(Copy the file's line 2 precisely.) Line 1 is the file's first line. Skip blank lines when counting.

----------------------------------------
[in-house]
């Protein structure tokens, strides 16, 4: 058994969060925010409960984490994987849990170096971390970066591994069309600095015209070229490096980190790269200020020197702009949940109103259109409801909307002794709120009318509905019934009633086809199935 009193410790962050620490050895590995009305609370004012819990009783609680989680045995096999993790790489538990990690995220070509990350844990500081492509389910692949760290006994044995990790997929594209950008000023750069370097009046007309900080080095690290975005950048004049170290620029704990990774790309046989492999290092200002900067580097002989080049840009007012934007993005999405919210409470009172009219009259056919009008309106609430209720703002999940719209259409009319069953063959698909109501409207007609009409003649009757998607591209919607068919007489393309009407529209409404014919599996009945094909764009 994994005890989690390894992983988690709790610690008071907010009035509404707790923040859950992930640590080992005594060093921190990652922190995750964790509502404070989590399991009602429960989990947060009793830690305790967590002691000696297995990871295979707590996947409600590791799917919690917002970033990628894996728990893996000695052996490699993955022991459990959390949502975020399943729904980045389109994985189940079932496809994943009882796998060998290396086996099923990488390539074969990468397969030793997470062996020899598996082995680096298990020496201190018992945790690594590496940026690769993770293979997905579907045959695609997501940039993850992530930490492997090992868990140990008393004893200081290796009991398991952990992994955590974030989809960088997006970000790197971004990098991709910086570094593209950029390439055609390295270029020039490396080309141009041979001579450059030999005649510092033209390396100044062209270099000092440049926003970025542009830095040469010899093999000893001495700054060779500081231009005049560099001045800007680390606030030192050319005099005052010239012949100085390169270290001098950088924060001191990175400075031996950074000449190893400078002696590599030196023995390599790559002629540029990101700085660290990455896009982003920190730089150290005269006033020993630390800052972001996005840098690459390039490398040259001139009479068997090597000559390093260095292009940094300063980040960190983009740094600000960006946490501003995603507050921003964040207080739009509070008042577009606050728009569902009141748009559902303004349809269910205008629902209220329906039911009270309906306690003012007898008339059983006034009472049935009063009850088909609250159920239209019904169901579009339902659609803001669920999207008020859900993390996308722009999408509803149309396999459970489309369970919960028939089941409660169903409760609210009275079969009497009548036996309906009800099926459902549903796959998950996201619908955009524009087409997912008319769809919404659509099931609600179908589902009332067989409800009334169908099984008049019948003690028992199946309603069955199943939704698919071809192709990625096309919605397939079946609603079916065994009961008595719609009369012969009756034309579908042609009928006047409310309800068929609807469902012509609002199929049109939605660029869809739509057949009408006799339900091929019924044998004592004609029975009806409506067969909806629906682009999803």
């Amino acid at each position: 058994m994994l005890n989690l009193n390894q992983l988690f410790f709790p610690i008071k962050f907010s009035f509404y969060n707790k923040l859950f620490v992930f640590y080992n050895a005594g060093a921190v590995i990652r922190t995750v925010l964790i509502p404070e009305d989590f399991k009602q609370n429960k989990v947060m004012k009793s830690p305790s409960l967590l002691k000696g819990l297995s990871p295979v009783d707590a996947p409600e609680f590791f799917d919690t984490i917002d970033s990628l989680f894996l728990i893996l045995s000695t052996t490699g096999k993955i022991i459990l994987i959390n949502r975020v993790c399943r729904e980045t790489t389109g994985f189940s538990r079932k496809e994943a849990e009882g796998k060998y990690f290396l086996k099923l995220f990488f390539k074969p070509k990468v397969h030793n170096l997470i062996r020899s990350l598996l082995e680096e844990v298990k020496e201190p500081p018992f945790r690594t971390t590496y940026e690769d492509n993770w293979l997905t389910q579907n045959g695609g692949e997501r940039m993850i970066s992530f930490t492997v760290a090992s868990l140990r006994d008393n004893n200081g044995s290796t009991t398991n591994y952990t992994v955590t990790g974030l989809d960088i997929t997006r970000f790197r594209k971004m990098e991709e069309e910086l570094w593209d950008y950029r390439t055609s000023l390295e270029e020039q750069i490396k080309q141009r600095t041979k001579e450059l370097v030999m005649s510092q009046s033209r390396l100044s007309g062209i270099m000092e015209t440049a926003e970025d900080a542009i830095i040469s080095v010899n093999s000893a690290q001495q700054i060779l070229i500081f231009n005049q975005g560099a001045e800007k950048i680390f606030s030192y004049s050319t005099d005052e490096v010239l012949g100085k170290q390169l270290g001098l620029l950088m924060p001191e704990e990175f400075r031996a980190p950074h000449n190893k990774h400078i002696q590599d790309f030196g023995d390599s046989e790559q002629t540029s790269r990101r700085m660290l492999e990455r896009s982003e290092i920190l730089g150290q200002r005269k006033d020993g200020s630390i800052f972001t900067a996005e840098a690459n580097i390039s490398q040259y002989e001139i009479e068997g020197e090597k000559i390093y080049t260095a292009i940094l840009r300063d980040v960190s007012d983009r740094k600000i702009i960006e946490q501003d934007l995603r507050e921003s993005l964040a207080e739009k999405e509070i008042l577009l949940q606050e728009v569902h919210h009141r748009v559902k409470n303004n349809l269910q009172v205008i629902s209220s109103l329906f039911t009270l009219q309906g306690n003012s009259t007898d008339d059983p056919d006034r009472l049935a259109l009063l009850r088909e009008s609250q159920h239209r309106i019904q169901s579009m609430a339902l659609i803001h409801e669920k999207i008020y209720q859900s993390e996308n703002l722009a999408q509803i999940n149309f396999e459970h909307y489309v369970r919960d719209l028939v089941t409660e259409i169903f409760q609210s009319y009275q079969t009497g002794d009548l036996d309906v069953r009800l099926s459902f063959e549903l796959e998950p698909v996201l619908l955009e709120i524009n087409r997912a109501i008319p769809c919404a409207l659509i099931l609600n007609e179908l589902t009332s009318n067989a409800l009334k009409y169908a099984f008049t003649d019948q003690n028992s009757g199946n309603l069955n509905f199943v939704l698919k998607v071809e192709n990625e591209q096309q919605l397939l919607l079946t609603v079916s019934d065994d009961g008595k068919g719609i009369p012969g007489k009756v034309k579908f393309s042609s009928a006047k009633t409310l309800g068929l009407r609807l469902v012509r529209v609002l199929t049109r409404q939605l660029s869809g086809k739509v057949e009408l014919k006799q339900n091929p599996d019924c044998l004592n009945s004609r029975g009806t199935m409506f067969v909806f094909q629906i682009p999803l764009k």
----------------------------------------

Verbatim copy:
């Protein structure tokens, strides 16, 4: 058994969060925010409960984490994987849990170096971390970066591994069309600095015209070229490096980190790269200020020197702009949940109103259109409801909307002794709120009318509905019934009633086809199935 009193410790962050620490050895590995009305609370004012819990009783609680989680045995096999993790790489538990990690995220070509990350844990500081492509389910692949760290006994044995990790997929594209950008000023750069370097009046007309900080080095690290975005950048004049170290620029704990990774790309046989492999290092200002900067580097002989080049840009007012934007993005999405919210409470009172009219009259056919009008309106609430209720703002999940719209259409009319069953063959698909109501409207007609009409003649009757998607591209919607068919007489393309009407529209409404014919599996009945094909764009 994994005890989690390894992983988690709790610690008071907010009035509404707790923040859950992930640590080992005594060093921190990652922190995750964790509502404070989590399991009602429960989990947060009793830690305790967590002691000696297995990871295979707590996947409600590791799917919690917002970033990628894996728990893996000695052996490699993955022991459990959390949502975020399943729904980045389109994985189940079932496809994943009882796998060998290396086996099923990488390539074969990468397969030793997470062996020899598996082995680096298990020496201190018992945790690594590496940026690769993770293979997905579907045959695609997501940039993850992530930490492997090992868990140990008393004893200081290796009991398991952990992994955590974030989809960088997006970000790197971004990098991709910086570094593209950029390439055609390295270029020039490396080309141009041979001579450059030999005649510092033209390396100044062209270099000092440049926003970025542009830095040469010899093999000893001495700054060779500081231009005049560099001045800007680390606030030192050319005099005052010239012949100085390169270290001098950088924060001191990175400075031996950074000449190893400078002696590599030196023995390599790559002629540029990101700085660290990455896009982003920190730089150290005269006033020993630390800052972001996005840098690459390039490398040259001139009479068997090597000559390093260095292009940094300063980040960190983009740094600000960006946490501003995603507050921003964040207080739009509070008042577009606050728009569902009141748009559902303004349809269910205008629902209220329906039911009270309906306690003012007898008339059983006034009472049935009063009850088909609250159920239209019904169901579009339902659609803001669920999207008020859900993390996308722009999408509803149309396999459970489309369970919960028939089941409660169903409760609210009275079969009497009548036996309906009800099926459902549903796959998950996201619908955009524009087409997912008319769809919404659509099931609600179908589902009332067989409800009334169908099984008049019948003690028992199946309603069955199943939704698919071809192709990625096309919605397939079946609603079916065994009961008595719609009369012969009756034309579908042609009928006047409310309800068929609807469902012509609002199929049109939605660029869809739509057949009408006799339900091929019924044998004592004609029975009806409506067969909806629906682009999803």